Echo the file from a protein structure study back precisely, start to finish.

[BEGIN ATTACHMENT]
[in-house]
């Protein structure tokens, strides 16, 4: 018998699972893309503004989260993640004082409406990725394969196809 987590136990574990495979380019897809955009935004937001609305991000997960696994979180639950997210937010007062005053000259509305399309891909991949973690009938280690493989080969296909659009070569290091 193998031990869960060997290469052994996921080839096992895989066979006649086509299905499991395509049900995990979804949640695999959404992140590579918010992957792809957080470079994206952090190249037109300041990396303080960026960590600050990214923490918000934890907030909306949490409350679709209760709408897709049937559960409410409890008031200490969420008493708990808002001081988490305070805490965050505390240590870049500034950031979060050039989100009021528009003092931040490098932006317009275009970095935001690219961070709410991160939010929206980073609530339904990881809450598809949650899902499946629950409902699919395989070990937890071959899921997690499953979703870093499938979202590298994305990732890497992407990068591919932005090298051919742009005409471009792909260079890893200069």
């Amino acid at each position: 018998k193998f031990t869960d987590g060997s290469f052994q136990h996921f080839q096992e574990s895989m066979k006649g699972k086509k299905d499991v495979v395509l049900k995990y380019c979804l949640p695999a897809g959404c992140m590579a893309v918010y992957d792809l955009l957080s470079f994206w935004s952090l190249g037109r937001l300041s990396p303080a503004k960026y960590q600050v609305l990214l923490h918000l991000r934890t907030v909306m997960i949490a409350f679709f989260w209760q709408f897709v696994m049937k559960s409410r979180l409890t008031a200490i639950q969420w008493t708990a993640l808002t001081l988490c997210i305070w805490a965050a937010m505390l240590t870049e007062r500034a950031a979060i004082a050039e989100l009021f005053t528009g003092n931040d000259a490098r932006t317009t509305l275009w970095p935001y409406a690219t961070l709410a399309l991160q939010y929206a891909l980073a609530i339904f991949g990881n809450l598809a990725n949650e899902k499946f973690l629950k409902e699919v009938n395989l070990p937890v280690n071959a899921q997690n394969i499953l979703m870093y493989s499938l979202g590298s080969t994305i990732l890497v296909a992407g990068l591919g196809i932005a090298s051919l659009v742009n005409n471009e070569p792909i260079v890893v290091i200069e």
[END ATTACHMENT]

[in-house]
């Protein structure tokens, strides 16, 4: 018998699972893309503004989260993640004082409406990725394969196809 987590136990574990495979380019897809955009935004937001609305991000997960696994979180639950997210937010007062005053000259509305399309891909991949973690009938280690493989080969296909659009070569290091 193998031990869960060997290469052994996921080839096992895989066979006649086509299905499991395509049900995990979804949640695999959404992140590579918010992957792809957080470079994206952090190249037109300041990396303080960026960590600050990214923490918000934890907030909306949490409350679709209760709408897709049937559960409410409890008031200490969420008493708990808002001081988490305070805490965050505390240590870049500034950031979060050039989100009021528009003092931040490098932006317009275009970095935001690219961070709410991160939010929206980073609530339904990881809450598809949650899902499946629950409902699919395989070990937890071959899921997690499953979703870093499938979202590298994305990732890497992407990068591919932005090298051919742009005409471009792909260079890893200069």
């Amino acid at each position: 018998k193998f031990t869960d987590g060997s290469f052994q136990h996921f080839q096992e574990s895989m066979k006649g699972k086509k299905d499991v495979v395509l049900k995990y380019c979804l949640p695999a897809g959404c992140m590579a893309v918010y992957d792809l955009l957080s470079f994206w935004s952090l190249g037109r937001l300041s990396p303080a503004k960026y960590q600050v609305l990214l923490h918000l991000r934890t907030v909306m997960i949490a409350f679709f989260w209760q709408f897709v696994m049937k559960s409410r979180l409890t008031a200490i639950q969420w008493t708990a993640l808002t001081l988490c997210i305070w805490a965050a937010m505390l240590t870049e007062r500034a950031a979060i004082a050039e989100l009021f005053t528009g003092n931040d000259a490098r932006t317009t509305l275009w970095p935001y409406a690219t961070l709410a399309l991160q939010y929206a891909l980073a609530i339904f991949g990881n809450l598809a990725n949650e899902k499946f973690l629950k409902e699919v009938n395989l070990p937890v280690n071959a899921q997690n394969i499953l979703m870093y493989s499938l979202g590298s080969t994305i990732l890497v296909a992407g990068l591919g196809i932005a090298s051919l659009v742009n005409n471009e070569p792909i260079v890893v290091i200069e």